|A message from PEF Retiree President Jim Carr|
Make sure you’re counted, not scammed
The 24th U.S. Census is starting now and we all need to stand up and be counted.
Retirees can help get every household accounted for by talking one-on-one with family, friends and neighbors about the importance of being counted. Census data is used to distribute nearly a trillion dollars in federal funding and to determine each state’s number of electoral votes and congressional seats.
New York could lose one or possibly two congressional representatives to vote and speak up for us on national issues that directly affect us such as Social Security and Medicare.
We need to get every resident in New York counted to ensure we don’t get short changed. Retirees can take an active role in the census process by:
• Completing their census filings online or returning their census forms;
• becoming federal census takers;
• staying informed and getting involved.
The census is safe for all state residents, regardless of their immigration status. Don’t let anyone intimidate you or your loved ones from participating. Sharing your personal census information with other federal agencies is illegal.
Since much of the collection of information is done digitally, getting accurate census data for those over age 55, in particular, can be challenging.
Be on the lookout for scams including fake census forms that are out there. If you’re asked for a donation, money, your Social Security number, mother’s maiden name, credit card or bank account numbers, or a political contribution, it’s a scam. Additionally, web addresses should end in “.gov” and include an “https” prefix. Make sure the “s” is included because that means it is secure.
The official U.S. Census Bureau website is census.gov.
If you receive census information through the mail, check for a return address of Jeffersonville, IN; if it’s not from there, it’s not from the U.S. Census Bureau.
Census visitors to your home must carry a valid U.S. Census ID badge. If you think you’ve received a fake census form, or been approached by a fake census taker, contact the Census Bureau at 800-523-3205.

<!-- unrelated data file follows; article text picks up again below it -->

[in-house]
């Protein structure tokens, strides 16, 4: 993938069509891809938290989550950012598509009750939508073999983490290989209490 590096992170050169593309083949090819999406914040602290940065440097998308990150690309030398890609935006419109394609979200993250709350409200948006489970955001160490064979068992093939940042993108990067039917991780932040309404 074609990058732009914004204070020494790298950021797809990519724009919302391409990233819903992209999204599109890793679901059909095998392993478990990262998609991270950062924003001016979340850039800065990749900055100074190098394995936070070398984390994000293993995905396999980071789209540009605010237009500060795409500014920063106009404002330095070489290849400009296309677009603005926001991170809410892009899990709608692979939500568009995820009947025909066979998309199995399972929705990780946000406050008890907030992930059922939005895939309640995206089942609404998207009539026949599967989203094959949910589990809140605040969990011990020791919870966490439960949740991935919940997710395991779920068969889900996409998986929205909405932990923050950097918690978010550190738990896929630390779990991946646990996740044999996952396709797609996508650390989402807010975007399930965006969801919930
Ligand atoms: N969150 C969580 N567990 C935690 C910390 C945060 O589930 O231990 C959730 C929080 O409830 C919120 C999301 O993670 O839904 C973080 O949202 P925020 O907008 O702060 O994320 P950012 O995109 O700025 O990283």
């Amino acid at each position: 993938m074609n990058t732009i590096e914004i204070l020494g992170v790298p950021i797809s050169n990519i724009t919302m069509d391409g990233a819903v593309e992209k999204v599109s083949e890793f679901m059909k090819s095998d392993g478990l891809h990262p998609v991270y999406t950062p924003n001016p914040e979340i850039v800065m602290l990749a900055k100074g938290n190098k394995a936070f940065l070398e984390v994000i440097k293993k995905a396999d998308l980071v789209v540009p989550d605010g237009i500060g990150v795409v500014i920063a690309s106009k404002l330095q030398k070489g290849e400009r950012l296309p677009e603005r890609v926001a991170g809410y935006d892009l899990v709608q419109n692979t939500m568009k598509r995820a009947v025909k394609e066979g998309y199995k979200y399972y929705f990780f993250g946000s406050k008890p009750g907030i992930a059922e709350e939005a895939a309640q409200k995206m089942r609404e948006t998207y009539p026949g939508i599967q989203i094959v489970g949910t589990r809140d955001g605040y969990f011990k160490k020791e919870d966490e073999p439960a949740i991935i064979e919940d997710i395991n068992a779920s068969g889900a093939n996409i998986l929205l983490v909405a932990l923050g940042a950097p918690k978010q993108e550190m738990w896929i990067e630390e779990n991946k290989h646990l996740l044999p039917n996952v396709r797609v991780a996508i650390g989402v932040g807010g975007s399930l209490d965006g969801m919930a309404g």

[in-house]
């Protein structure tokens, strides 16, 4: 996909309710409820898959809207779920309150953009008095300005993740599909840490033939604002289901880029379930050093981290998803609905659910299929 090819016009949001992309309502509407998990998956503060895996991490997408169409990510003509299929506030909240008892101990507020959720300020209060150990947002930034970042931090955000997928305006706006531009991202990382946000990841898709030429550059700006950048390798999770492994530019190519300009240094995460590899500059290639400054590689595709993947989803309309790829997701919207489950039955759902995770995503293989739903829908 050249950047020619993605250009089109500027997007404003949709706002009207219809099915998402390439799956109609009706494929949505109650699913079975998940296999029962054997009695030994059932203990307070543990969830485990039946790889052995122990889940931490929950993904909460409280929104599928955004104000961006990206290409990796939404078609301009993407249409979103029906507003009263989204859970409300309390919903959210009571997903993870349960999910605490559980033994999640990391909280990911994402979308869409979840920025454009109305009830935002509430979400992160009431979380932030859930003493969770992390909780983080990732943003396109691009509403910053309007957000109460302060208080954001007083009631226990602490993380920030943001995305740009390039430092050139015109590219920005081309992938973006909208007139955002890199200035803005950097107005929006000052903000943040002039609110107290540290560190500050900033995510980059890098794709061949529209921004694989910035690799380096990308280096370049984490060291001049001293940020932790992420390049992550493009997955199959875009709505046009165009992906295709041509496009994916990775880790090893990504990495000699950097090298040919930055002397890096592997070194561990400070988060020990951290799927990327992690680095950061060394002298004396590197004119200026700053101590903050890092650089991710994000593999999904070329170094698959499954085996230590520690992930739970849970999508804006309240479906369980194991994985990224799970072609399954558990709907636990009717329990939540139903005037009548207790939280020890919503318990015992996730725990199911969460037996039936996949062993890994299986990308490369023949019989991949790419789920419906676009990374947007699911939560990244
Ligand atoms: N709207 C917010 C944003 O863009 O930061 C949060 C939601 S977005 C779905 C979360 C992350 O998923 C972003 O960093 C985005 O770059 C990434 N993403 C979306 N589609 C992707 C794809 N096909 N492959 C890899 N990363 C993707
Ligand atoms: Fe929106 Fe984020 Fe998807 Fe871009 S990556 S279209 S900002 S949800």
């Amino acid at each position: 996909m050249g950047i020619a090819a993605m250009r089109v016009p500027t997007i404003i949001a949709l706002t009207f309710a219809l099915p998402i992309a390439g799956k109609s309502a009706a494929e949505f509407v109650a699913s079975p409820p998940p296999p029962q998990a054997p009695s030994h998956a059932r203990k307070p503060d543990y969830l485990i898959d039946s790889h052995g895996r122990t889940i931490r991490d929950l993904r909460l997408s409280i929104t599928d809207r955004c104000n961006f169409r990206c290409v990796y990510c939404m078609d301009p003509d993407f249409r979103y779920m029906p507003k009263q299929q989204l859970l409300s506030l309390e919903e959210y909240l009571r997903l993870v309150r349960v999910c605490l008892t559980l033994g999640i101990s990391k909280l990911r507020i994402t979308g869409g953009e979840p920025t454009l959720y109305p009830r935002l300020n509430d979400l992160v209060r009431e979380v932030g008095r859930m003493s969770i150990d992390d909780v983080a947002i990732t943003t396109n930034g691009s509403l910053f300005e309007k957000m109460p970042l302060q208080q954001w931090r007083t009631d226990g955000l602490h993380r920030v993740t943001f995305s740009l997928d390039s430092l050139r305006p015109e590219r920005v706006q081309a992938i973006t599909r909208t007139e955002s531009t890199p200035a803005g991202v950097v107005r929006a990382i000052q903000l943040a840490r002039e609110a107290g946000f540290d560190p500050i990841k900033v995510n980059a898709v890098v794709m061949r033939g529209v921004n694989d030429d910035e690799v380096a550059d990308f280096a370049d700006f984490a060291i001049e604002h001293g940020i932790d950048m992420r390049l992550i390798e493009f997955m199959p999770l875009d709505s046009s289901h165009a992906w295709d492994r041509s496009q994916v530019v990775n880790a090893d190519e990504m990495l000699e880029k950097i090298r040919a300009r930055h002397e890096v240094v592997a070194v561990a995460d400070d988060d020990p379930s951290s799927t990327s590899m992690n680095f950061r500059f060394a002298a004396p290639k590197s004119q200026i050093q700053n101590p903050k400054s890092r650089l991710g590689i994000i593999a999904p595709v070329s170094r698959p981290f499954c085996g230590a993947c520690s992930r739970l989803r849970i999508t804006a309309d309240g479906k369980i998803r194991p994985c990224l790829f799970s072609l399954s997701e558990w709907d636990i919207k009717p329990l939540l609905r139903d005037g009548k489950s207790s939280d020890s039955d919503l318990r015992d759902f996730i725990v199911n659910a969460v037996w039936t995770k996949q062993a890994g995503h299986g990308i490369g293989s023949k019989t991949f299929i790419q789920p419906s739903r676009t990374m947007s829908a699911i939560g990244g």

See the following message from the US Census Bureau:
What to Expect in the Mail
When it’s time to respond, most households will receive an invitation in the mail.
Every household will have the option of responding online, by mail, or by phone.
Depending on how likely your area is to respond online, you’ll receive either an invitation encouraging you to respond online or an invitation along with a paper questionnaire.
Most areas of the country are likely to respond online, so most households will receive a letter asking you to go online to complete the census questionnaire (or to respond by phone).
We plan to work with the U.S. Postal Service to stagger the delivery of these invitations over several days. This way we can spread out the number of users responding online, and we’ll be able to serve you better if you need help over the phone.
• An invitation to respond online to the 2020 Census;.
• (Some households will also receive paper questionnaires.); and
• A reminder letter.
If you haven’t responded yet:
• A reminder postcard;.
• A reminder letter and paper questionnaire; and
• A final reminder postcard before we follow up in person.
Letter Invitation and Paper Questionnaire
Areas that are less likely to respond online will receive a paper questionnaire along with their invitation. The invitation will also include information about how to respond online or by phone.
We understand you might miss our initial letter in the mail.
Every household that hasn’t already responded will receive reminders and will eventually receive a paper questionnaire.
It doesn’t matter which initial invitation you get or how you get it—we will follow up in person with all households that don’t respond.
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